Michael’s definition here is something that is still under consideration in my own thoughts:
The definition of good mental health is being willing to experience any thought or any feeling at any time, in any place, under any circumstances, at any intensity, for any duration… without defense.
People who do this are psychologically bombproof. They are not unfeeling and they do suffer. But they don’t make any of it worse by fighting it, which is the real problem.
But, while I consider that, I will say that his discussion around what people come into therapy for in terms of defining good mental health is often an issue. When I started therapy I wanted to not dissociate, because the dissociative states were proving to be more and more dangerous. But, it wasn’t like we could sit and discuss plans to simply stop, we had to dig into what happens right before I dissociate and learn better ways of dealing with that. (In my case, stress)
Even then, the desire to simply feel less stress is not always possible. It would have solved the immediate reason why I was in therapy, less stress would make me less likely to dissociate, right? But it also wasn’t sustainable because at some point life is going to be stressful. The key was not to avoid stress but to learn how to recognize it, acknowledge it, feel it, and deal with it in a healthier way.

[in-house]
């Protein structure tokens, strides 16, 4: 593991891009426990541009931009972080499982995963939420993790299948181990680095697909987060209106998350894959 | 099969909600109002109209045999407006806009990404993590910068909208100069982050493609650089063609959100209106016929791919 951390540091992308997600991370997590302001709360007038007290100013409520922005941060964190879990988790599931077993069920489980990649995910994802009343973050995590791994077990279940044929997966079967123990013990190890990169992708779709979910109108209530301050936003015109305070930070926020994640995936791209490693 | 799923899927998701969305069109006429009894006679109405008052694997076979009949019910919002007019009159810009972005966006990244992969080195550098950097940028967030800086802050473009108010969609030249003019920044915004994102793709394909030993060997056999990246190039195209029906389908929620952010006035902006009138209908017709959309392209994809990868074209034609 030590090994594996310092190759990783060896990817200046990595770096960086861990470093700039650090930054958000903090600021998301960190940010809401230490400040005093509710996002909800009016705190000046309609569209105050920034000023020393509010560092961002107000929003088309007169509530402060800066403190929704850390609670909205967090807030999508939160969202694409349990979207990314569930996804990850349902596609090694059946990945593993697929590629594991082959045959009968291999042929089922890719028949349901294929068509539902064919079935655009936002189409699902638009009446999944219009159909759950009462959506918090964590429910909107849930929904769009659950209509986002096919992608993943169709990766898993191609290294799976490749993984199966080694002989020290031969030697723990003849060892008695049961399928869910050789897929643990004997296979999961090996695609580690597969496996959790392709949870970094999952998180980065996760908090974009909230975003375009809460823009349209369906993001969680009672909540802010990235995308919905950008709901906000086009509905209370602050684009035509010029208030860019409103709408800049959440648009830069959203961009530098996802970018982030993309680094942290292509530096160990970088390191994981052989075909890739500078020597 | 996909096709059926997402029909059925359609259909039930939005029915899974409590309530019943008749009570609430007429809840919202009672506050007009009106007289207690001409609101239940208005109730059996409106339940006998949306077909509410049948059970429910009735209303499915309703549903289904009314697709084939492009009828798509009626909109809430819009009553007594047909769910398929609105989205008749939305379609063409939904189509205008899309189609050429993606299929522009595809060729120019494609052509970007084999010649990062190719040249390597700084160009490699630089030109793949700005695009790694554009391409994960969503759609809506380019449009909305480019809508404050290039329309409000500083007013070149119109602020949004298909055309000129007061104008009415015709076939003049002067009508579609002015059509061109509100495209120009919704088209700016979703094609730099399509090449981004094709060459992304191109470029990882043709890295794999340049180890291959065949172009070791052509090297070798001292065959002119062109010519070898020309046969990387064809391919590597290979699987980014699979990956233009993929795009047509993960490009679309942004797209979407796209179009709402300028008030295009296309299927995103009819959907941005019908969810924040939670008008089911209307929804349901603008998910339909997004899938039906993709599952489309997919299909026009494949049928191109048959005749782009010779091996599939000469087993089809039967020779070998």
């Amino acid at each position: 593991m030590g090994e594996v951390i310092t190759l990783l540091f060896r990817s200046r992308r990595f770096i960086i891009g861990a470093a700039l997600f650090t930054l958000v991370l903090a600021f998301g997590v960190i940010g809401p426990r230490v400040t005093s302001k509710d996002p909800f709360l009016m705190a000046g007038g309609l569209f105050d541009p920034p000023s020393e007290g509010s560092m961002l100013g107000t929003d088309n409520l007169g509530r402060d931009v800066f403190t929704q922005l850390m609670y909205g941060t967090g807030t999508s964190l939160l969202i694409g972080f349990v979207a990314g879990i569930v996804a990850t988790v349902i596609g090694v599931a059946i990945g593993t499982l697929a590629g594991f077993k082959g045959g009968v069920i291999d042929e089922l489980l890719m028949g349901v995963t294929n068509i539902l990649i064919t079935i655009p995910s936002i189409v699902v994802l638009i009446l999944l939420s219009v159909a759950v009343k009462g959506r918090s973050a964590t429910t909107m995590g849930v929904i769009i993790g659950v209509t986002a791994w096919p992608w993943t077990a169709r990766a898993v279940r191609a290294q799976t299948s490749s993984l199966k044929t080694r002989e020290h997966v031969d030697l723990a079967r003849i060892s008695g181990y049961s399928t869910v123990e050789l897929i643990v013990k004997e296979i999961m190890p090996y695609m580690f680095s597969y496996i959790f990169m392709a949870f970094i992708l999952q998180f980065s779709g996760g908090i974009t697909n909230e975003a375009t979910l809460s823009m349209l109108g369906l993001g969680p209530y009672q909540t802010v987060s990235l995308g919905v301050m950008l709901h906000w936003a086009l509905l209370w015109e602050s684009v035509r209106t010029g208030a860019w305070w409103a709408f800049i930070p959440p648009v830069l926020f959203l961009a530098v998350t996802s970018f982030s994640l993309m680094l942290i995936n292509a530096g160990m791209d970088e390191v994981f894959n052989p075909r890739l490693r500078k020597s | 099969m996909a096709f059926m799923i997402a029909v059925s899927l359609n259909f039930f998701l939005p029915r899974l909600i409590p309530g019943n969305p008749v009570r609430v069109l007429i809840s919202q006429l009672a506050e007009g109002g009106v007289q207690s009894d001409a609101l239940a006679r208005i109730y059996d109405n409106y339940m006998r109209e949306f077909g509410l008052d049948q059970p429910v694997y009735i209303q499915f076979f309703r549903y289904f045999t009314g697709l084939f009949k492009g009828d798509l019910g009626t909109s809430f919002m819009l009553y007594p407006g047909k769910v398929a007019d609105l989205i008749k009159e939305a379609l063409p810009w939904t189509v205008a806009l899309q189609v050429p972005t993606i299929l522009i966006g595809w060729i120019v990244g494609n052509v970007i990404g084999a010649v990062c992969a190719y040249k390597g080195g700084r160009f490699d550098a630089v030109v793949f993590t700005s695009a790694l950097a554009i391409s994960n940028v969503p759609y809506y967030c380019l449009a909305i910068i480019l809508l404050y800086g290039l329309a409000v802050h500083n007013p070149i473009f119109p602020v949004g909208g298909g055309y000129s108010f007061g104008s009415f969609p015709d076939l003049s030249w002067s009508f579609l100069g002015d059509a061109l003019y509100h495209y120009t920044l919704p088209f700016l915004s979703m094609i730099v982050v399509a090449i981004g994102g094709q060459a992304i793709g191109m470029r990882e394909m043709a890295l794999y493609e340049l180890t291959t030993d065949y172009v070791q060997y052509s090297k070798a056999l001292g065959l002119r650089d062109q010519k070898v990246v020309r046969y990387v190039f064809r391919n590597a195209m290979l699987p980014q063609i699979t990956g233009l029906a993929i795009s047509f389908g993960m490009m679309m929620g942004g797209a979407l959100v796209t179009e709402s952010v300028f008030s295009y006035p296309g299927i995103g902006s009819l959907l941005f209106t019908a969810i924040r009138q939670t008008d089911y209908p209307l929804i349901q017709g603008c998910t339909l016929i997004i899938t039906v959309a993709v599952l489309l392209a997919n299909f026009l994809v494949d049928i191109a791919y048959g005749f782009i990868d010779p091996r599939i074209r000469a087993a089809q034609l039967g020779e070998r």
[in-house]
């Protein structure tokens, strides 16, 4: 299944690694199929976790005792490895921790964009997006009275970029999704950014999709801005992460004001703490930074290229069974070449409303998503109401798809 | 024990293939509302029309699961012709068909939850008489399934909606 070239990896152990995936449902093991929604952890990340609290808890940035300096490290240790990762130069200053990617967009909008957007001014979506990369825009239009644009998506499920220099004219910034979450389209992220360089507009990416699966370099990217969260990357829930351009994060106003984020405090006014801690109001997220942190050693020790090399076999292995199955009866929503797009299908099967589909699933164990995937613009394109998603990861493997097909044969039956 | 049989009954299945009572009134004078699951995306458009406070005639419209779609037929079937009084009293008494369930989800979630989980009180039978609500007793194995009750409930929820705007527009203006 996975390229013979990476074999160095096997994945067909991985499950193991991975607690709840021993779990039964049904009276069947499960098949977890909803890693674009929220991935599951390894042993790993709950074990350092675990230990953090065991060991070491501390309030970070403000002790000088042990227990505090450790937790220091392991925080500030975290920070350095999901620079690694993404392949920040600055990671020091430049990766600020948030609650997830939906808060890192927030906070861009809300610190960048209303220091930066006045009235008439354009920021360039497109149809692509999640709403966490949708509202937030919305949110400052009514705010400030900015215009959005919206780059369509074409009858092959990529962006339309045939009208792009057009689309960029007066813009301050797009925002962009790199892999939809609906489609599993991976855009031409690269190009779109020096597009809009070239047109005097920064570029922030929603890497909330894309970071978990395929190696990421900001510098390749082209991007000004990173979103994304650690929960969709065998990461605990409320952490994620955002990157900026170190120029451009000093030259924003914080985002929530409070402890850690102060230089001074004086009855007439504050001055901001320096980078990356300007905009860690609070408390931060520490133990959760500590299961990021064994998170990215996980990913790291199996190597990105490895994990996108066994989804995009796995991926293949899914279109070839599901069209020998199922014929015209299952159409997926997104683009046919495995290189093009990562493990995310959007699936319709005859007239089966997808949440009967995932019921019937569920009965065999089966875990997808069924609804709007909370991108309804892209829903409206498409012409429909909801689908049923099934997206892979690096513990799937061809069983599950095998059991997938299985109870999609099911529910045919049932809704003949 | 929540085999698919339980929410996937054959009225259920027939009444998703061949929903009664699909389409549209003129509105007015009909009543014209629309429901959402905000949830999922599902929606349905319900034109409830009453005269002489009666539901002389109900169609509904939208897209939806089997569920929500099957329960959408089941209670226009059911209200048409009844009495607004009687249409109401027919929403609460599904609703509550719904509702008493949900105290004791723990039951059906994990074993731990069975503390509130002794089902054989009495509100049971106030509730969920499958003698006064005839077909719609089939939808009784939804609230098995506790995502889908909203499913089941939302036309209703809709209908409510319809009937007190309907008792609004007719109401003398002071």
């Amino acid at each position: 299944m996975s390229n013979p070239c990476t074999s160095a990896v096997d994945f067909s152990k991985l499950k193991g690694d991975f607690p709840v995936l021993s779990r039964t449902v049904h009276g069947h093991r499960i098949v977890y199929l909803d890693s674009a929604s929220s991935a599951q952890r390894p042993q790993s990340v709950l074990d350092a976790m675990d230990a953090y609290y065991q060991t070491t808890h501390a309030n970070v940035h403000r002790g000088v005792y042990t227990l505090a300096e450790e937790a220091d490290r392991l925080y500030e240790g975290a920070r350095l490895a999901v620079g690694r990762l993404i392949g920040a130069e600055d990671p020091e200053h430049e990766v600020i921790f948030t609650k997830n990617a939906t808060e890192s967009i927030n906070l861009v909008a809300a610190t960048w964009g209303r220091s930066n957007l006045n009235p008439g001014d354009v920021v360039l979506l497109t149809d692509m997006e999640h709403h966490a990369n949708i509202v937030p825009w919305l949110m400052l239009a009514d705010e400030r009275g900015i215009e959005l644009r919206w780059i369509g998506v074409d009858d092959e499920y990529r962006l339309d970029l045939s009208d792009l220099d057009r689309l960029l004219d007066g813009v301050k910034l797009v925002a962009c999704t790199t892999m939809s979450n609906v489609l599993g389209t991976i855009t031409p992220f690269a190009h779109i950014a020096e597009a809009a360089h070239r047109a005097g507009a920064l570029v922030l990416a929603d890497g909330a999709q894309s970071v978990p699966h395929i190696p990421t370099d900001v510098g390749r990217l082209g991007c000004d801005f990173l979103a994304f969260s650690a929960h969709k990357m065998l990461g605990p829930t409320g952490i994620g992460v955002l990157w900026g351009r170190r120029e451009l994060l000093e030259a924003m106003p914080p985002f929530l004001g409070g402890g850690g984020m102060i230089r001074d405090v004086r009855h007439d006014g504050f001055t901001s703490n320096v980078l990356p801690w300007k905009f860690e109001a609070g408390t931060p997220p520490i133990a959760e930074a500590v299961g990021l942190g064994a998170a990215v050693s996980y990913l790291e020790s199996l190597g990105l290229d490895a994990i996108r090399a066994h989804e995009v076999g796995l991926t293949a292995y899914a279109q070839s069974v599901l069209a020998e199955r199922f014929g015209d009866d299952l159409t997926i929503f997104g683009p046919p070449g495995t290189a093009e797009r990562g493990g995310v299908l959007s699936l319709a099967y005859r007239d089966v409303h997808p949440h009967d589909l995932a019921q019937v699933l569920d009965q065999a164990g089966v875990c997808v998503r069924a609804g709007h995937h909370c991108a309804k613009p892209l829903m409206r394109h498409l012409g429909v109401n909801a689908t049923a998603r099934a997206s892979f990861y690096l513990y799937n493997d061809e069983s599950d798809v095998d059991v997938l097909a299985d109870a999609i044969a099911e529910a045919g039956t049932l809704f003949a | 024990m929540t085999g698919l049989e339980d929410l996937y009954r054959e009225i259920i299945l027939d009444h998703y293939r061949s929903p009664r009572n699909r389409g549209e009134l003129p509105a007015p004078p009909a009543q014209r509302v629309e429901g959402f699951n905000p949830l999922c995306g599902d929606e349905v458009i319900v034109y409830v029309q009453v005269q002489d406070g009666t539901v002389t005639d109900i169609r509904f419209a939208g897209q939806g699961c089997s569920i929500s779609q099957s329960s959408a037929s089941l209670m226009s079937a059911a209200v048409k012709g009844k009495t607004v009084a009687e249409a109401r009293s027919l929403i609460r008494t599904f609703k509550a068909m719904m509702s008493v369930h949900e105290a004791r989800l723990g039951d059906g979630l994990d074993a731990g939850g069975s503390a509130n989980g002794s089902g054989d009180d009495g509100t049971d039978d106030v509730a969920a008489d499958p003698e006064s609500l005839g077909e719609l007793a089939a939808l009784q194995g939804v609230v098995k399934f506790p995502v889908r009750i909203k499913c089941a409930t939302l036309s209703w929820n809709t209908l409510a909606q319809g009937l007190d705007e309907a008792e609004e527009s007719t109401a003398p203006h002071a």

So yes, I agree our definition of good mental health needs to incorporate much, much more than “not feeling sad, anxious, depressed, etc.” because we will feel those things again at some point. They are unavoidable, but succumbing to them without a proper response is not. We can, and should, learn how to do that.
That’s a good place to start when thinking about therapy. Learning how to do that.